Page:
"Very atypical" damages sought from government

The SUV, which belonged to the Swiss embassy in Washington, is towed from the scene Darcy Spencer

The husband of a woman killed by a vehicle owned by the Swiss embassy in Washington is demanding $10 million (SFr9.4 million) in damages.

This content was published on January 4, 2012 - 20:50
Marie-Christine Bonzom in Washington, swissinfo.ch

Harvey Rishikof filed his lawsuit against the Swiss government at the federal court in Washington on December 22. It is an unusually high amount, even for the United States.

Trudith Rishikof was crossing a busy street in the US capital on October 6 when she was knocked down by a four-wheel drive Swiss embassy vehicle.

The driver was a former domestic servant of Hannibal Gaddafi, son of former Libyan dictator Moammar Gaddafi. The man was involved in an incident in Geneva in 2008 that sparked a major diplomatic row between Switzerland and Libya (see related story).

Interviewed by swissinfo.ch, an embassy spokesman confirmed that the government had only been informed of the suit by the media.

“It’s the first we have heard about this lawsuit, and we haven’t been officially informed,” said Norbert Bärlocher, adding that the embassy had engaged lawyers to prepare its defence.

Gaddafi connection

The foreign ministry has not disclosed the identity of the employee, but media reports revealed that he had been “exfiltrated” to Washington for security reasons. There were fears of a reprisal against the former domestic worker in the context of the Gaddafi affair.

The embassy spokesman would only say that the employee concerned “worked at the embassy for years as a driver and messenger”. Asked whether the driver had been dismissed or suspended following the accident, Bärlocher said “he still works for the embassy but not as a driver”.

Bärlocher noted that the embassy had not been contacted directly by the police with regard to the accident but that on the day in question “someone from the embassy went to the spot”. He said the ambassador, Manuel Sager, had written a letter of condolence to Rishikof a few days later.

Bärlocher declined to comment further, saying Bern “has the lead” on the story.

Rishikof and his lawyers were not available for comment.

The price of a life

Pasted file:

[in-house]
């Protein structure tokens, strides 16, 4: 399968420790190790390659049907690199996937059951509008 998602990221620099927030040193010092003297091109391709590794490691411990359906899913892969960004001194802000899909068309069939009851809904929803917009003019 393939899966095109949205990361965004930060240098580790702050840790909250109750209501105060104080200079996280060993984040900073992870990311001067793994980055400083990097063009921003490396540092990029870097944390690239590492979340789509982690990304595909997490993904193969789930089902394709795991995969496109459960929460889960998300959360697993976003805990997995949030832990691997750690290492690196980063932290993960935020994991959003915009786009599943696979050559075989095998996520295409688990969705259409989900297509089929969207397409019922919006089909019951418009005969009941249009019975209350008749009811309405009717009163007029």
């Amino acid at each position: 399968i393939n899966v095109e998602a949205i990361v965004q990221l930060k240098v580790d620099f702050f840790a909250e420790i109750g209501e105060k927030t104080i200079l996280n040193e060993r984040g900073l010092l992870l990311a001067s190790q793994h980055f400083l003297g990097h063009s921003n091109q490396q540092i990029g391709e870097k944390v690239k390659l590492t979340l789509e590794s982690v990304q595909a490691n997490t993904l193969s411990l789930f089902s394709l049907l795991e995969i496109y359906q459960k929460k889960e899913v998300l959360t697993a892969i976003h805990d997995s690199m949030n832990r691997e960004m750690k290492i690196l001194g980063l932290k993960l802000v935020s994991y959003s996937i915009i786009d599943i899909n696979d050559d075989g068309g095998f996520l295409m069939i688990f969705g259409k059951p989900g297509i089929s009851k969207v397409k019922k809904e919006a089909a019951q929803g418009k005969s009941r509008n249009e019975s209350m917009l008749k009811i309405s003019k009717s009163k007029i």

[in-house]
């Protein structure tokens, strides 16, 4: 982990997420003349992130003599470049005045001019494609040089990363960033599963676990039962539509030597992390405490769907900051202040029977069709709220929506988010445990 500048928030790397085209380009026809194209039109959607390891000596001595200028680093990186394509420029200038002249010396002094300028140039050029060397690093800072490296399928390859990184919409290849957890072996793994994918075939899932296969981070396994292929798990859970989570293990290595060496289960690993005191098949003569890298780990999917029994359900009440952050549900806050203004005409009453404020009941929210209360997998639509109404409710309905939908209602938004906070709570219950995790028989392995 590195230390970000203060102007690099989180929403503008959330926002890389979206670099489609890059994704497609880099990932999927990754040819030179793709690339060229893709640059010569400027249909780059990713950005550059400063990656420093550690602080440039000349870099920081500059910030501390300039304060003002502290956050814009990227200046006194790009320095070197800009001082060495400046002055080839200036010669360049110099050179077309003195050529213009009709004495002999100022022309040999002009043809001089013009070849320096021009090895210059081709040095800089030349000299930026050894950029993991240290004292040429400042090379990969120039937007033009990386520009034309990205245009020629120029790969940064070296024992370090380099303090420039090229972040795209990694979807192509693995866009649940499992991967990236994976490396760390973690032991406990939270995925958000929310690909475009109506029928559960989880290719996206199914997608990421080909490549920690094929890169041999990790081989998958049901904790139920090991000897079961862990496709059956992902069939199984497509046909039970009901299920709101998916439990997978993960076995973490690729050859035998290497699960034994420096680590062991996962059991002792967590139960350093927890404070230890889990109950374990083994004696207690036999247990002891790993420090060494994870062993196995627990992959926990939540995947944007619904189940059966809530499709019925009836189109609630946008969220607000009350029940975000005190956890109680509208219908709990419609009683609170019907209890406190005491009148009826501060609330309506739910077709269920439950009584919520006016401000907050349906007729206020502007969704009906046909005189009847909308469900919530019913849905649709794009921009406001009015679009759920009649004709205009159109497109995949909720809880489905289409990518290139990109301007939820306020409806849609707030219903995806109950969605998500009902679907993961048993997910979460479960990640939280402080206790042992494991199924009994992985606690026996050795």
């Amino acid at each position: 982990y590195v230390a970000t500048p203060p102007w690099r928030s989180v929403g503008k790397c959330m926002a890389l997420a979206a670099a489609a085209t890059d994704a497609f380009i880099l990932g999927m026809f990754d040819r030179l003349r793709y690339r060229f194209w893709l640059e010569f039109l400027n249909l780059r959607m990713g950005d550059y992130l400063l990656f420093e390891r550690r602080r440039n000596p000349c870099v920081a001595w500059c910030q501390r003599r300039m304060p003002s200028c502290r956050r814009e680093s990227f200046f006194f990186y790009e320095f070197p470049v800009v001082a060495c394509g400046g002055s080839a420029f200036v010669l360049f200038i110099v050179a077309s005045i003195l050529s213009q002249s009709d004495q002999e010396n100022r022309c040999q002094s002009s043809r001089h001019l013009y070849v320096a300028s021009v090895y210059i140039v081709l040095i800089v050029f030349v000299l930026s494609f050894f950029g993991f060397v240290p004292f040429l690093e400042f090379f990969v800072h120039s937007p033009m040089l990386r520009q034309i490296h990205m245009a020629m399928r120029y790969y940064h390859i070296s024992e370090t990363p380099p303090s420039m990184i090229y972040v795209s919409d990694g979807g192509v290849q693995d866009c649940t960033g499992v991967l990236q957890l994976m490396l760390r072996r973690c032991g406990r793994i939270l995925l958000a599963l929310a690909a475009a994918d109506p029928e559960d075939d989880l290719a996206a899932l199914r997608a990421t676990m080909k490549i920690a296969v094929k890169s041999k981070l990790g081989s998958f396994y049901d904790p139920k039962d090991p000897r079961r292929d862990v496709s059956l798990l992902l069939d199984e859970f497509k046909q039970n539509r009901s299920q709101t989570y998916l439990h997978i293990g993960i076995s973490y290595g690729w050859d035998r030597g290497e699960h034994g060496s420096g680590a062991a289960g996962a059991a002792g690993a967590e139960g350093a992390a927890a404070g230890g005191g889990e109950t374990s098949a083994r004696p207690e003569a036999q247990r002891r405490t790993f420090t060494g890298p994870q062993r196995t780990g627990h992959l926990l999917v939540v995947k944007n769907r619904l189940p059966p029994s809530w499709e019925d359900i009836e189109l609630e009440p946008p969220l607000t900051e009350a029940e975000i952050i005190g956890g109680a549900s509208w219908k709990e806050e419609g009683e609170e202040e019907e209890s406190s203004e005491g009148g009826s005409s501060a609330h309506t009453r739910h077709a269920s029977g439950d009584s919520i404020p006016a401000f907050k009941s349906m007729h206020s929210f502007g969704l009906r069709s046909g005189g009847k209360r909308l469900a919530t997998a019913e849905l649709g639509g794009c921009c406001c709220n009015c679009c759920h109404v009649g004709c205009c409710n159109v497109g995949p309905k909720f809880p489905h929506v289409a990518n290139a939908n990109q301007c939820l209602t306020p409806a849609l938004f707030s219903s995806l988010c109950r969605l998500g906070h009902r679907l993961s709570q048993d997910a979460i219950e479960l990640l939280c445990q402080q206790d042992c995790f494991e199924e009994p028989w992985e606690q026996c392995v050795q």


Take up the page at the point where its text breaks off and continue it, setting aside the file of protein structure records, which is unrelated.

swissinfo.ch managed to obtain a copy of the lawsuit filed by Rishikof and asked Michael Krauss, a respected professor of civil law at the George Mason University near Washington, for his opinion.

Krauss said the suit contained typical and atypical aspects. He told swissinfo.ch it was “extremely frequent, even normal here in the United States” to claim damages for loss of income when someone is killed.

But in this case “her age – she was about to turn 65 – and the fact that she was doing unpaid work would factor in to lower or even cancel the possibility of pecuniary damages for loss of earnings”.

Krauss said that in the US “many plaintiff lawyers ask for much more than they can get just to make news and to attract more clients, for publicity purposes essentially”.

“Typically, damages are under one million dollars, more only if the victim was a young parent or somebody who was making a lot of money and whose death deprives his or her family of revenue,” he said.

Krauss said the amount being sought in this case was “very atypical”. “Damages for pain and suffering never went to ten million dollars in the history of Washington DC law.”

Aggravating circumstances

He said such a high sum could only be reached through the addition of punitive damages on top of compensation, by pointing to aggravating circumstances such as the driver’s alcohol abuse, the use of a mobile phone while driving or another road violation at the time of the accident.

But the suit makes no mention of such circumstances. In any case, the result – whether it goes to trial or an out-of-court settlement is reached – will depend primarily on the conduct of the driver and the victim at the time of the accident. Did the driver respect the rules of the road and was the victim using a pedestrian crossing?

The conduct of the victim is particularly important in Washington, one of six US states and territories where, if it can be shown that the victim’s negligence contributed to the accident, the accused is not held responsible.

“One very big exception to the contributory negligence rule is if the defendant was breaking the law such as speeding or driving under the influence – then the defendant carries all the responsibility and the plaintiff can recover all the damages, even if the plaintiff’s victim was negligent.”

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Embassy in Washington

Now the second-biggest Swiss embassy in the world, after Beijing (which has a larger visa section: 60 people employed in Washington, 75 in the Chinese capital).

The embassy organises at least 300 events a year in Washington alone; about 250 events are organised with the consulates throughout the United States.

The Soirée Suisse is the biggest event put together by the embassy – the 2011 event was the best attended so far, with some 1,200 guests.

The embassy welcomes about 10,000 visitors a year for events at the diplomatic compound itself and around the capital.

There are five consulates: Atlanta, New York, Chicago, Los Angeles and San Francisco, plus 23 honorary consulates, the UN mission in New York, the Business Hub in Chicago and the two Swissnex centres in Boston and San Francisco.

75,252 Swiss citizens are believed to live in the United States. Only 4,120 are registered with the embassy.

(Sources: Swiss Embassy and US Department of Commerce)

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